Today, ladies and gentlemen, you will get a poem and a lesson plan. 🙂
Tonight, in Denise Davila’s Multicultural Children’s Literature class, we had a very cool guest speaker, Dr. Lisa Patrick from Ohio State University. She skyped in tonight to talk to us about literary theory in children’s literature and, specifically, how to use poetry as a teaching tool that can help students better engage with the texts they read. She talked about Rosenblatt’s Transactional Theory and how to have an aesthetic experience with books. (If you are a nerd for theory like me, we can chat more about that at a later date). Her discussion made me want to read Terry Pratchett’s novels, as there’s apparently a fantasy literature class at OSU (which I think would be wicked cool, by the way) in which they use Pratchett’s novels to teach the development of theme.
On with the lesson: Denise gave us a page out of the novel The Tale of Despereaux by Kate DiCamillo. By the way, this is one of my favorite children’s books of all time, and I used to love teaching it to my sixth graders. They got into it because I loved it so much. The section we read told about how the Princess Pea, Despereaux’s love interest, had empathy for an “out of the box” character known as Migggery Sow.
The first objective in a found poetry exercise is to circle words in a passage that stand out to you as a reader, or that you relate to on an aesthetic or personal level. After reading p. 197-199 of the book, I circled the following words: heart, princess, complicated, shaded, dark, dappled, light, burning coal, darkness, tremendous, sorrow, sadness, dead, dreams, empathy, brave, desperately, kindness, golden stairs, sky, castle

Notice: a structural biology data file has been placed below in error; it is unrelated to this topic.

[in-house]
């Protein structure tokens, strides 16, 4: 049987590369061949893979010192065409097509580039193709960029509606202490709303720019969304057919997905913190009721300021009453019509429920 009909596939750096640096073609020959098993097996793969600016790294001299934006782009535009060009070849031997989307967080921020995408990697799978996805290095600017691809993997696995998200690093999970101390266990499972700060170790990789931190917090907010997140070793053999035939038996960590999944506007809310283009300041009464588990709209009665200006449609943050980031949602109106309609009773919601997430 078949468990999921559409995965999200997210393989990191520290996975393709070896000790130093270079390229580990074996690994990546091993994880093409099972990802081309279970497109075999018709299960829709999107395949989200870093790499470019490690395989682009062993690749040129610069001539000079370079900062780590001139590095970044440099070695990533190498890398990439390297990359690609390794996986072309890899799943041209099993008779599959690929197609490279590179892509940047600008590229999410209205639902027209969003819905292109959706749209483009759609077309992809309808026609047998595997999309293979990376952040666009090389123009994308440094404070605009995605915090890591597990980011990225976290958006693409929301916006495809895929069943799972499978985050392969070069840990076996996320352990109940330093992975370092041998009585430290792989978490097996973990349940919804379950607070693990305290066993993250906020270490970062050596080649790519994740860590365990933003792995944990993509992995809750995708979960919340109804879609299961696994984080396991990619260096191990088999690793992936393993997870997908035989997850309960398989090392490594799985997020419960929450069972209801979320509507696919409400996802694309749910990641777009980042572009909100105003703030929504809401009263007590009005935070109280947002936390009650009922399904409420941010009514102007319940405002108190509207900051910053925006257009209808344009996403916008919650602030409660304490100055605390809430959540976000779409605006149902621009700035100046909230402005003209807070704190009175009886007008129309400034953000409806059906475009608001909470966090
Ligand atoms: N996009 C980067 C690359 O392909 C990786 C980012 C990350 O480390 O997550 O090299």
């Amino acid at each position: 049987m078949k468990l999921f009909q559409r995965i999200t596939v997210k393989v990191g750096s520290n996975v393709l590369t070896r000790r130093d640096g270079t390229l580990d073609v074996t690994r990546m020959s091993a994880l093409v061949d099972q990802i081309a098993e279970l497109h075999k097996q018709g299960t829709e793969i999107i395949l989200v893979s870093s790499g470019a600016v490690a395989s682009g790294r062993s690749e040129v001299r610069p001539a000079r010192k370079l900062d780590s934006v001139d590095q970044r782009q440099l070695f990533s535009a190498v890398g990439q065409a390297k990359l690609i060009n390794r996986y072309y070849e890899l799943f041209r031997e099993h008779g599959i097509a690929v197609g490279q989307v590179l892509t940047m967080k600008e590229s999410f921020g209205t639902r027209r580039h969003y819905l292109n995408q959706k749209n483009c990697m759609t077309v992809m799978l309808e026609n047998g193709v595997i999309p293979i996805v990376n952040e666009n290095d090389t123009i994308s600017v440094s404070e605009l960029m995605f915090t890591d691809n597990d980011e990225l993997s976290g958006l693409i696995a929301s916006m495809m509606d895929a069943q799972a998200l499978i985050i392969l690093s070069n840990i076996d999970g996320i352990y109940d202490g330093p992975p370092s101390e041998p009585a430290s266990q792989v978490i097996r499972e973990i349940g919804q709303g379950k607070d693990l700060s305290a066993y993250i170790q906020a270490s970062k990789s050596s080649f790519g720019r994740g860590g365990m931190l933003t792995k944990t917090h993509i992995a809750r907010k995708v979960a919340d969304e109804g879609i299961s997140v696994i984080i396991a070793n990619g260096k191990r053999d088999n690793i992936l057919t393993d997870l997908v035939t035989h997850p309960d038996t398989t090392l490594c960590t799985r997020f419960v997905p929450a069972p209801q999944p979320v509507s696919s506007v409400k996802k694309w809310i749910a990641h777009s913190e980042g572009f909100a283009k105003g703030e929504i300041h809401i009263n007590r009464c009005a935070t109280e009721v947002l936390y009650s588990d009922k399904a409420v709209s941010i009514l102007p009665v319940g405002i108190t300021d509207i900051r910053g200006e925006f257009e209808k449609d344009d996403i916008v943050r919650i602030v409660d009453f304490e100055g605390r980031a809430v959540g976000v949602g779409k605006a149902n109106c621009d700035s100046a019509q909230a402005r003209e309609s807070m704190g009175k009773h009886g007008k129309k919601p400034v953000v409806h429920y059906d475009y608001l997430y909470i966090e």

In true found poetry, the writer is only allowed to use the words that he or she circled. However, for less advanced poets such as yours truly, it is perfectly acceptable to use these words as a springboard for creating your lines of verse, adding and subtracting additional words and phrases as you deem fit. After circling words and getting to write in class for about ten minutes, here’s what I came up with. Now, I’m more of a fiction and nonfiction girl than I am a poet, so please be kind. 🙂 I am learning to love poetry too, though.
Not Your Typical Princess, by Margaret Robbins (Inspired by Kate DiCamillo’s The Tale of Despereaux and the awesome Dr. Lisa Patrick’s Found Poetry activity in the awesome Dr. Dense Davila’s class)
I am not your typical princess
from the storybooks.
My hair is dark, my voice loud.
My life hasn’t always been a
climb up the golden stairs.
At times, it’s been more like
a dark and twisted staircase,
foggy with no clear end in sight.
Yet hope is my light;
it shines in my heart
like a burning coal.
I hope to spread kindness,
find true love, my eyes to the sky
and not to the ground.
I hope the words I write
will bring light to those
who know sorrow.
Hope dapples light into my dreams.
As a side note: Dr. Lisa Patrick said the rhythm of my poem was so beautiful it made her want to cry, that I’m a poet, and that she wants to be my friend. She said some of these things to other people in the class who shared their poems aloud, but still, her comments made me feel good. After a 30 minute skype class session with her, I want to be her friend, too. Skype can be a real pain sometimes, but because of that, I have a new friend in the academy, along with a great new lesson and a poem that could turn into something if I work on it more.
If you’re like me and poetry doesn’t come as naturally to you as some kinds of writing, give found poetry a try. It’ll help you learn to use fewer words more effectively and to better appreciate what you read.
For more information about found poetry: http://www.creative-writing-now.com/found-poetry.html